More than once or twice I have complained here about how the media seems to work overtime scaring the pants off old people about Alzheimer's disease. There is more reporting about it than any other of the diseases of age.
So today's is hardly a new topic but circumstances change. Or, perhaps, it is one's perception that does the changing. One way or another, the thought of dementia feels different to me lately.
Here is a list of things that happened to me during a single day last week. Actually, it's a list of only the ones I remember. I'm sure you will appreciate the irony of that caveat in a moment.
- As I grabbed the broom from the laundry room where the cat's litter box also lives, I made a mental note to clean the litter box when I returned the broom. A couple of hours later, when I was again in the laundry room to drop some towels in the washer, it hit me that I had failed to do that when I returned the broom. Didn't even cross my mind.
- Leaving the house to go shopping, I took a stamped envelope with me to drop in the outgoing mailbox on my way to the car so it would go out that day. On my way home from the store, I saw the envelope on the passenger seat. I had apparently strolled right past the mailbox without stopping – even with the envelope in my hand.
- As I walked through the door of the supermarket I thought, “Oh, I should also pick up the local weekly.” I clearly remember saying that to myself. The next day I realized I had not bought the newspaper.
- I forgot to put detergent in a laundry load. Never did that before in my life (that I, ahem, recall).
- That Thursday evening, the fifth night of Hannukah, there seemed to be too many candles remaining in the box. A quick count showed that yes, I had missed one night of lighting them. I look forward to this eight-day ritual every year, it's one of my favorite annual things, I eagerly polish the menorah in the lead-up and I cannot work out how I forgot one night.
Thursday was not an isolated bad memory day. I could make such a list - and longer - on most days.
The reason I'm thinking so much about this is that although I've been forgetting similar such small things that require a functional short-term memory on a daily basis for a long while, they seem to be increasing recently.
I don't know that for a fact but it feels that way and for the first time, I'm worried or perhaps the more honest description is that I am frightened, scared.
When I first realize I've again forgotten something nowadays, I can't shrug it off. Instead, it's hard to breathe for a moment or two. Or, sometimes, my brain freezes – nothing there but pure fear bouncing around. I've never felt that way about aspects of being old before.
You and I, dear readers, have made many jokes in these pages about the kinds of memory mistakes that matter and those that don't. “If you can't find your keys,” we say in our laymans' certitude, “you're okay; if you don't know what they're for, you're in trouble.”
We invoke senior moments as another way of finding humor in our ageing selves but they contain, too, a bit of a chill, a sense of whistling past the graveyard.
I can't prove it but it feels like I lose a thought, on average, about once an hour throughout a day and that some of those intentions disappear within a single second.
It's one thing to half-joke, as I did in a recent blog post, about finding the “sweet spot” about the moment, with a diagnosis of dementia, to commit suicide before one's mind is too far gone to accomplish it.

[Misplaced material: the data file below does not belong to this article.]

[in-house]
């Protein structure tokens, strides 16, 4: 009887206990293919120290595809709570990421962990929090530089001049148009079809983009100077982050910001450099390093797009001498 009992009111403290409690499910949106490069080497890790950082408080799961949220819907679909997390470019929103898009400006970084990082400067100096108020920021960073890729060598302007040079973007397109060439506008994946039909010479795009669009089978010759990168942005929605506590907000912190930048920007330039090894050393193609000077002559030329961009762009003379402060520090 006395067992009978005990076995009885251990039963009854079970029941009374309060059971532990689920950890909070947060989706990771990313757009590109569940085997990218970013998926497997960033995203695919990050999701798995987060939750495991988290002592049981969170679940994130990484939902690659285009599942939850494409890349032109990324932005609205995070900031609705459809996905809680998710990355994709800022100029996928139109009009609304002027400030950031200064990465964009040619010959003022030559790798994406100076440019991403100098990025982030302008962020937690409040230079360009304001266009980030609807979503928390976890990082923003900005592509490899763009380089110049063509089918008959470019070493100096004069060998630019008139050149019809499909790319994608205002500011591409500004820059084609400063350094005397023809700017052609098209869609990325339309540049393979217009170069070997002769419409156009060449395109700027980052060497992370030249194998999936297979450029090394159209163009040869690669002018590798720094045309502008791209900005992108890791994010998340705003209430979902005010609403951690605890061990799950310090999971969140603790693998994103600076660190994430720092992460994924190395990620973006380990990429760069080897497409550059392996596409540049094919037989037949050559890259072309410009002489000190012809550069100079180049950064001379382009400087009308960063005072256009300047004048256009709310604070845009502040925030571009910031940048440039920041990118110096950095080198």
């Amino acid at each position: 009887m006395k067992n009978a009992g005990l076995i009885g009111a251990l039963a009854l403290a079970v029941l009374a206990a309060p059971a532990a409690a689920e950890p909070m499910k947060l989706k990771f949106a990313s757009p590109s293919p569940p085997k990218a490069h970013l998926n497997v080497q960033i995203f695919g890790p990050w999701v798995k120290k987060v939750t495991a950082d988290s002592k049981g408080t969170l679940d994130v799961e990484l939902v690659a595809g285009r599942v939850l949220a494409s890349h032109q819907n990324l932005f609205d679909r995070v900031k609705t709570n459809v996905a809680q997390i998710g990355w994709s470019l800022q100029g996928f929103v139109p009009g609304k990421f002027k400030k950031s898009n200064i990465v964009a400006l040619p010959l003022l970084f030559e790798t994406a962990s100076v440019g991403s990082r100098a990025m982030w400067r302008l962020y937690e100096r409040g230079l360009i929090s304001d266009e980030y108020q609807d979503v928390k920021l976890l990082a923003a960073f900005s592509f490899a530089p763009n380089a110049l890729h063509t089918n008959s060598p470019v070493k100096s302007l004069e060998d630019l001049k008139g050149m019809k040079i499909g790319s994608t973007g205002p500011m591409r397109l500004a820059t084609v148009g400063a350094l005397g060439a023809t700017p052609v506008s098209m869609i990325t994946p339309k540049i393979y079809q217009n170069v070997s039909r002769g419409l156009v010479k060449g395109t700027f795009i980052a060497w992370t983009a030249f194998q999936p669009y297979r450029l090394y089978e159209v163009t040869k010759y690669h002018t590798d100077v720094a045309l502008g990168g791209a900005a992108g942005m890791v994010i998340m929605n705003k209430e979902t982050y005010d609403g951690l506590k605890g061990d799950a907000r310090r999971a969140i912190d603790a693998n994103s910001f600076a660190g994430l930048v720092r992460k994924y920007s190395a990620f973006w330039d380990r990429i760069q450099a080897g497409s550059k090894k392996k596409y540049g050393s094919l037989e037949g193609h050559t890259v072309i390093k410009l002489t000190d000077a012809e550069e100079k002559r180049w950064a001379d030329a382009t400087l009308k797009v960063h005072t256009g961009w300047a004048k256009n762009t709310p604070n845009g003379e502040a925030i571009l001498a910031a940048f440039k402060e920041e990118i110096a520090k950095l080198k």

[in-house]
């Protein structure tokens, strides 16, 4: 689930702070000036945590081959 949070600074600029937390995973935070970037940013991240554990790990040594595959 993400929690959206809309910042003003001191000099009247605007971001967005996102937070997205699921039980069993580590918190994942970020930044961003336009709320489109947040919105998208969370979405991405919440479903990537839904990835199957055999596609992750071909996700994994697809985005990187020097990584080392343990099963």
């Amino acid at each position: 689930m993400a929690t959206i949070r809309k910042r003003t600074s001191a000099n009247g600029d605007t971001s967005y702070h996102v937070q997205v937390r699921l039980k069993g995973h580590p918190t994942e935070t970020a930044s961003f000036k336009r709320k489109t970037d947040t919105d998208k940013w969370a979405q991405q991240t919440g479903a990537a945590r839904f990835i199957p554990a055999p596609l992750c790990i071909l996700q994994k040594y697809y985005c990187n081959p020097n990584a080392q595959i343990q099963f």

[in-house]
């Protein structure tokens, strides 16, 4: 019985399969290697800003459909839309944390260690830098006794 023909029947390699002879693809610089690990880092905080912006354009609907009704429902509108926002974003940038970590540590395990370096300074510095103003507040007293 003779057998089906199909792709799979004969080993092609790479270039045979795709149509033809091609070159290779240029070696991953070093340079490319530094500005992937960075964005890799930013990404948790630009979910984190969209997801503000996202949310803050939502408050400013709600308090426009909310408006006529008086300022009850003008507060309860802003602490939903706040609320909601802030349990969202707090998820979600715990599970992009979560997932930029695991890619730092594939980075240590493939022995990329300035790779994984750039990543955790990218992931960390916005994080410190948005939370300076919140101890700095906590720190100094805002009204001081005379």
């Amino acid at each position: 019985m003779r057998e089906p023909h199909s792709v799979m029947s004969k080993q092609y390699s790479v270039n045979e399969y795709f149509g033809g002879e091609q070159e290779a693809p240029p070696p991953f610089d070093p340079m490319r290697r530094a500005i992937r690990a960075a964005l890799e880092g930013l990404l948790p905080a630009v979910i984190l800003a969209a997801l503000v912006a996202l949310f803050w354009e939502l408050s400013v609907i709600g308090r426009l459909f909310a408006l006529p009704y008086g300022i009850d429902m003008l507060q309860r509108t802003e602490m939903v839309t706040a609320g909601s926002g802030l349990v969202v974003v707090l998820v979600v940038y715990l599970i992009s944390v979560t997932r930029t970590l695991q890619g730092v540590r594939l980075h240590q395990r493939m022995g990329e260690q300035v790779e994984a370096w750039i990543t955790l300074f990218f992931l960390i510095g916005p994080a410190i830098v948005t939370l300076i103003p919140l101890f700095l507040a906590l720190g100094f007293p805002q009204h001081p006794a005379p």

It is quite another thing to wonder sincerely if the need for that act is becoming reality.
Part of me keeps saying, oh, you're just imagining this increase. Even when you were young, you found yourself in rooms wondering why you'd gone there. And then I think it's time for an appointment with a neurologist. Undergo some tests.
When I allow that thought, I'm paralyzed again, not quite rational for a few moments as I desperately reach for a distraction. As they have always said, ignorance is bliss and that seems to be where I am stuck for now.
Because who wants to know for sure this particular dreadful diagnosis.
Maybe I'm fine. Maybe I'm a victim of too much Alzheimer's talk in the media. Maybe I should not have attended that screening a few days ago where I saw Still Alice for the second time. Maybe I am imagining that my memory has gotten worse. Maybe I feel guilty for being remarkably healthy at my age when others are not.
Maybe these thoughts will fade away soon and I'll muddle along as I always have for lot more years. Maybe I'll forget I even wrote this blog post. (I don't even know if that's a joke.)
I'm not writing this because I want your advice or suggestions. I don't need medical references; I've done mountains of research. I am well informed on this subject and it is not out of the question that is what has got me into this uncomfortable spot.
What I hope in doing this today, I think, is that it might be useful to express what I'm feeling so some other old people who sometimes find themselves in a similar place know others of us are there too.
We are all presented with frightening things as we grow old – some rational, some not. But we generally don't talk about them out loud, not in a real sense of how it actually feels when we are alone in the dark with these thoughts.
Writing this brought to mind a delightful quotation from the recent book, Let's Be Less Stupid: An Attempt to Maintain My Mental Faculties by Patricia Marx, a long-time writer for The New Yorker and Saturday Night Live:
"Indeed, sometimes, when I look for my glasses while wearing my glasses, I think, 'My, my, it's going to be a very smooth transition to dementia.'”